We have seen it again — community disaster. Events such as the recent hurricanes and the Las Vegas massacre can be traumatic for children and adults and time is needed to process it.
Children often experience violence different than adults, and they must have developmentally appropriate language when trying to explain it.
According to Kansas State Research and Extension, children can experience the effects for months and years after the event. Some will express their feelings outwardly through behaviors, and other will focus internally on their thoughts and emotions. Typically it is the boys who act out physically or misbehave, and girls will hold things in.
However, children of either gender can exhibit one or a mix of these behaviors. Neither response is more ‘right’ than the other.
Other ways a child may react are:
May find it difficult to sleep, have nightmares and even daydream about the disaster.
Often display physical effects of the disaster in the form of headaches, indigestion, stomach aches and fatigue. These are very real effects on the child.
Infants are not immune to the tension around them. Comforting a crying infant and remaining calm can ease the baby’s trauma.
School performance may decline. This is reflected in grade performance, decreased the ability to focus, unruliness and even rudeness to peers and adults.
Young children are likely to act out the events as if in a play. They may use dolls or toys to play the parts of people or things and they may even be violent with them.
Young children may cope with giving the disaster a human personality. For example, a child might think of a tornado as an evil spirit and this is upsetting to them.
Children’s moods such as sadness, anger or anxiety can be easily triggered. Children may mask their emotions as a way of being ‘strong’ for other family members.
Older children can experience deep depression.
Each child’s response to a disaster depends on multiple factors, including:
The event in which the disaster directly affects them.
What they witnessed happening to other people during the disaster.
Their level of exposure to news media and online video coverage of the disaster.
The extent to which they were in a functional family before the disaster.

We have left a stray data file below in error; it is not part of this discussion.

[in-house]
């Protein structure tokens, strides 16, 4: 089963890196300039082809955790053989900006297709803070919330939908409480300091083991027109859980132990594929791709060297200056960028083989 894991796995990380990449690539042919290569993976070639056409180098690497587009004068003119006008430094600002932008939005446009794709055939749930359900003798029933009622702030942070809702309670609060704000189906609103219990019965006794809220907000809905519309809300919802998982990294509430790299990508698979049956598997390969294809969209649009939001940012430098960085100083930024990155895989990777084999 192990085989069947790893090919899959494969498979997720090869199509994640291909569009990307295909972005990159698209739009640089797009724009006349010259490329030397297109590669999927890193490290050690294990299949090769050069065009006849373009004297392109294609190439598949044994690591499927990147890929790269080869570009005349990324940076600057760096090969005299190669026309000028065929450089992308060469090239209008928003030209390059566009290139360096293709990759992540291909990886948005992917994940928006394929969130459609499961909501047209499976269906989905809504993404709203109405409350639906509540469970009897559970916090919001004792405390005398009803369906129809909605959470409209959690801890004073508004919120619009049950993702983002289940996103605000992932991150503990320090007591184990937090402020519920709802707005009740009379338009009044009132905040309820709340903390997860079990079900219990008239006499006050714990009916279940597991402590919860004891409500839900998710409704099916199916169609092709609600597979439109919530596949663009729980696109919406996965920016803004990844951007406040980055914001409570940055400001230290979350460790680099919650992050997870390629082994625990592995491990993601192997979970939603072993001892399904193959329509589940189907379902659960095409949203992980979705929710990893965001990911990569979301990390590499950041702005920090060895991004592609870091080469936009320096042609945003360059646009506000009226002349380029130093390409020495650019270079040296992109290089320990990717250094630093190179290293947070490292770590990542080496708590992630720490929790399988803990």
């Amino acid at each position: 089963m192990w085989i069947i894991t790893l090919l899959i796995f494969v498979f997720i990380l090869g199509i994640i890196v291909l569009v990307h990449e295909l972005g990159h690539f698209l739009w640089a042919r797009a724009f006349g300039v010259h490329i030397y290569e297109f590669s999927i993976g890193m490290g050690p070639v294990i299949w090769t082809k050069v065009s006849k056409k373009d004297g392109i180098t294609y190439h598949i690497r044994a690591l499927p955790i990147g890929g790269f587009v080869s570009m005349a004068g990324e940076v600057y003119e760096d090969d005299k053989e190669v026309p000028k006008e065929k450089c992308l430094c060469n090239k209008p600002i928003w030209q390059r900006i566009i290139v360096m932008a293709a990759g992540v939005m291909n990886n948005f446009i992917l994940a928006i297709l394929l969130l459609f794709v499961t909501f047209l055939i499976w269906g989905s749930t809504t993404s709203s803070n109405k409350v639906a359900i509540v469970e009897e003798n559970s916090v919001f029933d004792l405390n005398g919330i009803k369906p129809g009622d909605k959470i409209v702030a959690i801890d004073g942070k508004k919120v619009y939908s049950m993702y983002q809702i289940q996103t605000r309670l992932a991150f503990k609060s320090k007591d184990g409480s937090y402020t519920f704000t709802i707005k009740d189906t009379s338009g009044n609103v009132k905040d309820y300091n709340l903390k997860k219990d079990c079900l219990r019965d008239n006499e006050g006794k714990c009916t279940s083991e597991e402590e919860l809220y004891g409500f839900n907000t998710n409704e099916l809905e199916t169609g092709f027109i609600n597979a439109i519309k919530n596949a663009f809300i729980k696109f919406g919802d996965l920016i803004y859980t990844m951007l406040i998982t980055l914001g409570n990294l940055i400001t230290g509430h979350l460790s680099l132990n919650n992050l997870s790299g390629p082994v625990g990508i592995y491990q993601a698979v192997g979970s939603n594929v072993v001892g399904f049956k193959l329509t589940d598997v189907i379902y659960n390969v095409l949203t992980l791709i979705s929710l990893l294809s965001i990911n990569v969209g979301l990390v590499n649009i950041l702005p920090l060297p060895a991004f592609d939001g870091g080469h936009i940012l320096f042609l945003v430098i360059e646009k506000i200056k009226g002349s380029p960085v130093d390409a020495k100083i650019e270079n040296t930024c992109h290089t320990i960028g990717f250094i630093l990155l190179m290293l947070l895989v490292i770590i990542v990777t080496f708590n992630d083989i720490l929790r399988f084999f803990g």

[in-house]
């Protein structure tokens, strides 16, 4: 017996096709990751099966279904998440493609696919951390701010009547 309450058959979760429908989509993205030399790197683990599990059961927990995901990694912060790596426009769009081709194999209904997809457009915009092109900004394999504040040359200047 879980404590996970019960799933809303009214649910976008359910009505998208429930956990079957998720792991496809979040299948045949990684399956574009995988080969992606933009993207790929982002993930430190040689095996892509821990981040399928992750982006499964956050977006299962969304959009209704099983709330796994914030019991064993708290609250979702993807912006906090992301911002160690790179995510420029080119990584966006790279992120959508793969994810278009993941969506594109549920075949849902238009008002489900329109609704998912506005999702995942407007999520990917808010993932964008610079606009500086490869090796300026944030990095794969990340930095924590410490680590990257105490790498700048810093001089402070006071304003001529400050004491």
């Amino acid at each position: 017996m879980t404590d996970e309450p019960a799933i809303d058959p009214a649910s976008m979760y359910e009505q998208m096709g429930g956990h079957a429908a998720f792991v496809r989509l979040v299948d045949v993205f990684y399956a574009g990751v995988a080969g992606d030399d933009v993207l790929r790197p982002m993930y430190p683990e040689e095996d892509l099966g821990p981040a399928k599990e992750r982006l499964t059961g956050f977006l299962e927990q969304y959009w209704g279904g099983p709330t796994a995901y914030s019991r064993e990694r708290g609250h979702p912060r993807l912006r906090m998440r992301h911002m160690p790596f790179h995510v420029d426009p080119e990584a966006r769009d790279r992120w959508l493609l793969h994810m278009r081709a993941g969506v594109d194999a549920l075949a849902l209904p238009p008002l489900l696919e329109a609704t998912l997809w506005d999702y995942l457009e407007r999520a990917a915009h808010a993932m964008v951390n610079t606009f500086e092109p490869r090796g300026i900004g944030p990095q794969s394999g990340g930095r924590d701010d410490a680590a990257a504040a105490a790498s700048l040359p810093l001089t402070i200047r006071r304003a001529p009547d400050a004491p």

Previous or resulting education or preparation about how to cope with stress.
Adults may struggle to figure out what to say when disasters occur.
Reassure the child that you are still together and you will be there to help as long as you can.
Return to pre-disaster routines as quickly as possible. Bedtime, bath time, meal time and waking up times should be restored. Regular daily routines help children feel more secure and safe.
Take care of yourself. If you don’t cope well, the child knows this. Make sure you are not lashing out, quick to anger, or sad and withdrawn.
Talk to your child about your feelings. Let him or her know that you are getting better, too, but you may be sad or upset sometimes because the events were hard on you.
Let children know their feelings are “okay.” Validating their sometimes hard to understand feelings of anger and sadness provides children with meaningful support.
Hold and comfort the child. Parents can provide this more readily than teachers, but children can find comfort in the arms of grandparents and other relatives. There is no substitute for the warmth, protection, and feeling of safety experienced in the arms of loved ones.
When possible, help others. Volunteer, send food, send encouraging letters, donate toys.
Encourage children to draw, write or tell stories about their experiences. Talking about how the disaster has changed them can be beneficial. Children in groups, such as in the classroom or after-school settings, can also benefit from knowing others feel the same way.
Things to remember: Children and adults experience and adjust to disasters in a variety of ways. It is everyone’s ‘job’ to recognize this, help children, and take care of children and themselves in the aftermath of traumatic events. While the passage of time can help, there is no substitute for patient, caring, honest, and supportive adults helping children who are recovering from traumatic events in their lives.